Crisis Text Line – Text Badge to 741741, and Get Connected to a Crisis Counselor

Crisis Text Line

Text BADGE to 741741, and you will be connected with a trained Crisis Counselor. This solution is free and confidential for Responders and their families.

Crisis Text Line does not provide medical advice, diagnose conditions or recommend medications. Its counselors are volunteers. Their work is empathetic and respectful. It is never invasive or coercive.

Texting in a Crisis

Texting is a more natural way to talk than a phone call, especially for younger people who feel more comfortable with texting. Whether someone is feeling down or in a crisis, a simple text message can reach them and help them get the support they need.

For example, a person in crisis may be struggling with anxiety or stress due to work, school or family responsibilities. This is a common issue that Crisis Text Line sees in their conversations. The organization has seen a rise in anxiety levels over the COVID-19 pandemic, and these anxieties are not going away.

Crisis counselors try to meet their texters where they are at and empower them to solve their problems. This might mean helping them find resources in their area, a hotline or a counselor. Crisis responders also use reflection to show the person in crisis they’re listening and trying to understand them. This is a critical step in building trust.

Texting with a Counselor

The Steve Fund partners with Crisis Text Line to encourage young people of color to use the service, which provides 24/7 support via text and live chat. Those who text “STEVE” to 741741 can be connected to a trained counselor, or a volunteer will respond with resources for their specific needs.

In most cases, a counselor will connect within five minutes of the person reaching out to the service. They will send a reply letting the person know they’ve been assigned a counselor and asking them to share what’s happening — at their own pace.

At the end of the conversation, the counselor will check in with the person again to assess how they’re feeling and remind them that they can reach out again. They will also provide information on local supports, including telebehavioral health programs and emergency services, for the person. Crisis Text Line responders do not reveal the person’s name or location, though they may ask if the texter is a danger to themselves or others.

Texting with a Friend

Texting can be a great way to keep in touch with friends when they are going through tough times. However, it can also feel like a one-way street. When your friend texts you something that is personal and serious, don’t just reply “yeah,” or “uh huh.” Try to be fully engaged in the conversation.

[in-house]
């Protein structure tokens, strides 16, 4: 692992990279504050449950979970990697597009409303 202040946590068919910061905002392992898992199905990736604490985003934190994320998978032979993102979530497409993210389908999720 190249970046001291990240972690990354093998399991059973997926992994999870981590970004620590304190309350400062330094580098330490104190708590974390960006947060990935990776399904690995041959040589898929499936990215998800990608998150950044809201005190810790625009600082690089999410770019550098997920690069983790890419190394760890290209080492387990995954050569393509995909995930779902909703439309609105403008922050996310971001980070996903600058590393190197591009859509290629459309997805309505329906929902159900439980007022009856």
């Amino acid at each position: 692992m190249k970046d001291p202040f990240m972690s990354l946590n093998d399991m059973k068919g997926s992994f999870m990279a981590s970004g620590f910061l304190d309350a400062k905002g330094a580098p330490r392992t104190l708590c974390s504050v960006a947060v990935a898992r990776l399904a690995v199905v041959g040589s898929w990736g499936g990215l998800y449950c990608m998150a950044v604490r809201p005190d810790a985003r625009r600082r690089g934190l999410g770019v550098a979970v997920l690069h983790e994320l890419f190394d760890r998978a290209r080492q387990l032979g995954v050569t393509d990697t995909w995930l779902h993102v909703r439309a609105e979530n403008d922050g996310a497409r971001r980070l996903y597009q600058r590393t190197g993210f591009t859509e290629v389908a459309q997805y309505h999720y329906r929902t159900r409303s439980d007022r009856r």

If you aren’t sure what to say, try asking how they are doing and if they need any help. If the situation is urgent, you can also call 911 or go to a local emergency room.

Crisis Text Line is a non-profit organization that connects people with trained counselors through SMS messages. Their national data report from 2021 identifies the most common topics discussed during text conversations. This year, they saw an increase in the number of texters discussing grief and bereavement. They also noticed that eating and body image issues continued to be top concerns among young texters. The service is free and anonymous, though standard messaging rates may apply.

Texting with a Volunteer

Texting with a volunteer helps people connect to others who are ready to listen without judgement. Volunteers are trained to listen and deescalate, then connect texters with support locally – and they do so within 13 seconds on average.

Volunteers help us connect to more people and provide them with hope during times of crisis. But it’s not always easy to make the time commitment for volunteering. Volunteers often balance a full-time job with their own family and other volunteer activities.

To recruit and retain volunteers, a nonprofit needs to offer a flexible schedule that fits theirs. Using a tool like Relay, nonprofits can easily automate signup reminders and informational messages that let volunteers choose their preferred time slots. In addition, they can communicate with volunteers via group text to share the big picture – such as how their participation is contributing to overall campaign goals – and inspire them to keep at it. This keeps their motivation high and improves their experience.